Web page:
What’s it like to drive the Toyota 86 racing car?
The Toyota 86 is a proper motorsports car, but that’s not the same as a racecar…until now. We drive the new 86 racing car ahead of its 86 race series debut.
TOYOTA HAVE invested a lot of money in the forthcoming 86 race series, and that includes developing the 86 into a true racecar. Ever wondered what the two are like to drive? Read on, because we got the chance to drive the stock 86 back-to-back with the racecar at the Sutton driver training centre.
To set the scene, the Sutton track isn’t a racetrack, it’s more like a tarmac rally course. In fact, the track was designed to train police drivers in the art of high-speed on-road driving, so it’s really just a road that’s two lanes wide, exactly like a rural road, and pretty much every corner is at least one of blind, on a hill or off camber. There’s no runoff either, and I don’t count gum trees as ‘runoff’.
That sort of tight’n’twisty track suits the 86, but at 2.5km long it’s hard to learn in two laps which is all we had in the stock car, so you spend most of your time getting used to the track, not the car. Still, I’ve already covered the 86’s handling in the long-term test series, so let’s talk about the differences with the racecar. And that starts as soon as you get in, or rather try to get in.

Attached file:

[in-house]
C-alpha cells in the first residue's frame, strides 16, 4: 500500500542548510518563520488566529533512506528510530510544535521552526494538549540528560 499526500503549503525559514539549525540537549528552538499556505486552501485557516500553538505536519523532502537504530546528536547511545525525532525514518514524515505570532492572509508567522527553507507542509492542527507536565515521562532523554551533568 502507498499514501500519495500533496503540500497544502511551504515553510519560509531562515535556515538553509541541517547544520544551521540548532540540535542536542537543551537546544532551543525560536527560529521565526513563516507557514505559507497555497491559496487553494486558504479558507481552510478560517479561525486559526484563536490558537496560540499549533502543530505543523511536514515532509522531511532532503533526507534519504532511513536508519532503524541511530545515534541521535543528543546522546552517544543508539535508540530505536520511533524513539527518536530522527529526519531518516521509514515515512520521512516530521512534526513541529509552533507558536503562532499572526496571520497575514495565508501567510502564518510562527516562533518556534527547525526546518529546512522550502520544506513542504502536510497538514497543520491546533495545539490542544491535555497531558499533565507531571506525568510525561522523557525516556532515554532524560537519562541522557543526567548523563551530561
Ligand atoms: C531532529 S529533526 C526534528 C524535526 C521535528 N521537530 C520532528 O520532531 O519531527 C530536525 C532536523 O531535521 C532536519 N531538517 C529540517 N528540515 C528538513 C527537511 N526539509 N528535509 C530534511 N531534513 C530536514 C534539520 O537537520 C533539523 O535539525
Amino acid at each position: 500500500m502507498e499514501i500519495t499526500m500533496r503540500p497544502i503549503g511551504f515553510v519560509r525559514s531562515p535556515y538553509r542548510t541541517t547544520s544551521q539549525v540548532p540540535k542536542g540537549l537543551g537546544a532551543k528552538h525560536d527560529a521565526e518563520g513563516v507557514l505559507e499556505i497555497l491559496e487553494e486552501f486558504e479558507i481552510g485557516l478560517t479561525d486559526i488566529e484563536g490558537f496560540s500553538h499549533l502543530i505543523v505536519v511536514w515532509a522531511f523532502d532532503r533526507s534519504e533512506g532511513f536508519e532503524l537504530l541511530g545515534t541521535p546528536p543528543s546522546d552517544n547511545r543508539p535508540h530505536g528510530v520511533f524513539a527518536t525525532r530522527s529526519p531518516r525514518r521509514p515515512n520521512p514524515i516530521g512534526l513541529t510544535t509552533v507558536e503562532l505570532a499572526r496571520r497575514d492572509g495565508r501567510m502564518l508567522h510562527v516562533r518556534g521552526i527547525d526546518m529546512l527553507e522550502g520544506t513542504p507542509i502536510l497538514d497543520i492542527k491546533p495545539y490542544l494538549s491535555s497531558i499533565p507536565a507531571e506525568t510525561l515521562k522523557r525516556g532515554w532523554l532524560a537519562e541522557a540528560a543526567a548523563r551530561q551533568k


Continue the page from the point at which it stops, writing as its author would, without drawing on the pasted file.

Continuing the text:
Because the racecars have a full rollcage it’s not simple to slot in and out, mostly thanks to the side impact protection bars, but also the winged seat. Once you’re in, you find the full race seat is not adjustable, and neither is the steering wheel. Each car’s driving position is set up specific to its driver, and that’s that. The steering wheel itself is changed to a motorsports version, but otherwise the major controls are the same as the stock car, and all the cars are manuals. The car I drove had a TFT display for the revs, but others had the standard gauges. The dash, and most of the trim is intact (as per regulations to ensure it looks as close to a roadcar as possible), except where it has had to be pulled off or cut to accommodate the rollcage, or is allowed to be taken out for weight saving.
Then you start the engine. Even at idle the engine note is different, thanks to the aftermarket exhaust. Technical director and chief car development engineer, rally champ Neal Bates reckons it’ll run at around 77dB, well under the usual 95dB limit for racetracks but it’s a lot noisier than the standard 86 which is whisper-quiet at all but cold-start.
Pulling away and the gearshift is the same as stock so it feels the same, quick and precise as usual, except the raceseat makes it a little harder to get to the lever. Although louder and more powerful, the car doesn’t feel significantly quicker. I think that’s because the extra noise and the fact it’s a racecar creates an expectation that isn’t quite met. Yet the car is about 18% more powerful than standard to make 173kW at the flywheel.
Our run began with a long straight and the racecar did just get into 5th gear whereas the stock car was topping out in 4th, but with inconsistent starting points and a few laps it was hard to say. You certainly wouldn’t get into the racecar and be blown away by the extra straight-line grunt – it’s not like a stock car modified with forced-induction (turbo or supercharged). The noise isn’t too bad inside the car with a decent helmet, loud enough so you feel kind of racey, but your eardrums will remain intact.